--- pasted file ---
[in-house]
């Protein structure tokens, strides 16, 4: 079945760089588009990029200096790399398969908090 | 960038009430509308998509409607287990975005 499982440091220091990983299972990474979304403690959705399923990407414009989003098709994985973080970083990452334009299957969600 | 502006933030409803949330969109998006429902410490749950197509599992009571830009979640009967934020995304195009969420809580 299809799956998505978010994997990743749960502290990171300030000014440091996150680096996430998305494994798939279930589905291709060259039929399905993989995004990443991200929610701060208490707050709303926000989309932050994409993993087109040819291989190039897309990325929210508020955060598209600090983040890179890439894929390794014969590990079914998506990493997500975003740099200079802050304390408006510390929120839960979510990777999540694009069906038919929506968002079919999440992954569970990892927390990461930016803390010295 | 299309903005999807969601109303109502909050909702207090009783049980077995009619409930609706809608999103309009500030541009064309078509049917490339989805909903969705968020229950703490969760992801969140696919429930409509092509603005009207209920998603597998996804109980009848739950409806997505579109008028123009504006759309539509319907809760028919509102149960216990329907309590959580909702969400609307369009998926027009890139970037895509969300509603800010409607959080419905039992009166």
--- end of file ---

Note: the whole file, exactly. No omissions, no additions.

[in-house]
């Protein structure tokens, strides 16, 4: 079945760089588009990029200096790399398969908090 | 960038009430509308998509409607287990975005 499982440091220091990983299972990474979304403690959705399923990407414009989003098709994985973080970083990452334009299957969600 | 502006933030409803949330969109998006429902410490749950197509599992009571830009979640009967934020995304195009969420809580 299809799956998505978010994997990743749960502290990171300030000014440091996150680096996430998305494994798939279930589905291709060259039929399905993989995004990443991200929610701060208490707050709303926000989309932050994409993993087109040819291989190039897309990325929210508020955060598209600090983040890179890439894929390794014969590990079914998506990493997500975003740099200079802050304390408006510390929120839960979510990777999540694009069906038919929506968002079919999440992954569970990892927390990461930016803390010295 | 299309903005999807969601109303109502909050909702207090009783049980077995009619409930609706809608999103309009500030541009064309078509049917490339989805909903969705968020229950703490969760992801969140696919429930409509092509603005009207209920998603597998996804109980009848739950409806997505579109008028123009504006759309539509319907809760028919509102149960216990329907309590959580909702969400609307369009998926027009890139970037895509969300509603800010409607959080419905039992009166």